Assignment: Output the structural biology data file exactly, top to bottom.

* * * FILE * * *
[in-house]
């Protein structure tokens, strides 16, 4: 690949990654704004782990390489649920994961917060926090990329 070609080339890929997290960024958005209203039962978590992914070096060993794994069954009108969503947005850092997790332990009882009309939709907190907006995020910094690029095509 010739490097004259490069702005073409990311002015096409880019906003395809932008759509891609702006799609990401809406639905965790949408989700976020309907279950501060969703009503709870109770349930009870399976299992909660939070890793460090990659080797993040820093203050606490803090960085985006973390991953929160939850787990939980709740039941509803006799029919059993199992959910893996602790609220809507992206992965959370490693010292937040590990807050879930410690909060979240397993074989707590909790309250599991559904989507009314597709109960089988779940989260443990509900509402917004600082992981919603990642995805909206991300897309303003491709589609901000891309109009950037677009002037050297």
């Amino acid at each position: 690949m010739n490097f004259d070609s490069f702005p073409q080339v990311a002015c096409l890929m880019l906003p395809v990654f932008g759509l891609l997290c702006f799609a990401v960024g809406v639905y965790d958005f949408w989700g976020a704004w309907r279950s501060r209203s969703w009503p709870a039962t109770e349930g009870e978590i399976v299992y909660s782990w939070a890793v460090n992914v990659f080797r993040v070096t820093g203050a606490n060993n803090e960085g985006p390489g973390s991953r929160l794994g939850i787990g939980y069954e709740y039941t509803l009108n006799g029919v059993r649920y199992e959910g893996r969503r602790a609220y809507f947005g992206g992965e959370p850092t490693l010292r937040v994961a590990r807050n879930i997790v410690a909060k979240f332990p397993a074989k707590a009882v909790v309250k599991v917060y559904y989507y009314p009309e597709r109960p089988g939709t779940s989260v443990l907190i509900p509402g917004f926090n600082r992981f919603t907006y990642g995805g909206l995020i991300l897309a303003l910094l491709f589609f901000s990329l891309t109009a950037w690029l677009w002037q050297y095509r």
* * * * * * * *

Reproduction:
[in-house]
């Protein structure tokens, strides 16, 4: 690949990654704004782990390489649920994961917060926090990329 070609080339890929997290960024958005209203039962978590992914070096060993794994069954009108969503947005850092997790332990009882009309939709907190907006995020910094690029095509 010739490097004259490069702005073409990311002015096409880019906003395809932008759509891609702006799609990401809406639905965790949408989700976020309907279950501060969703009503709870109770349930009870399976299992909660939070890793460090990659080797993040820093203050606490803090960085985006973390991953929160939850787990939980709740039941509803006799029919059993199992959910893996602790609220809507992206992965959370490693010292937040590990807050879930410690909060979240397993074989707590909790309250599991559904989507009314597709109960089988779940989260443990509900509402917004600082992981919603990642995805909206991300897309303003491709589609901000891309109009950037677009002037050297």
């Amino acid at each position: 690949m010739n490097f004259d070609s490069f702005p073409q080339v990311a002015c096409l890929m880019l906003p395809v990654f932008g759509l891609l997290c702006f799609a990401v960024g809406v639905y965790d958005f949408w989700g976020a704004w309907r279950s501060r209203s969703w009503p709870a039962t109770e349930g009870e978590i399976v299992y909660s782990w939070a890793v460090n992914v990659f080797r993040v070096t820093g203050a606490n060993n803090e960085g985006p390489g973390s991953r929160l794994g939850i787990g939980y069954e709740y039941t509803l009108n006799g029919v059993r649920y199992e959910g893996r969503r602790a609220y809507f947005g992206g992965e959370p850092t490693l010292r937040v994961a590990r807050n879930i997790v410690a909060k979240f332990p397993a074989k707590a009882v909790v309250k599991v917060y559904y989507y009314p009309e597709r109960p089988g939709t779940s989260v443990l907190i509900p509402g917004f926090n600082r992981f919603t907006y990642g995805g909206l995020i991300l897309a303003l910094l491709f589609f901000s990329l891309t109009a950037w690029l677009w002037q050297y095509r």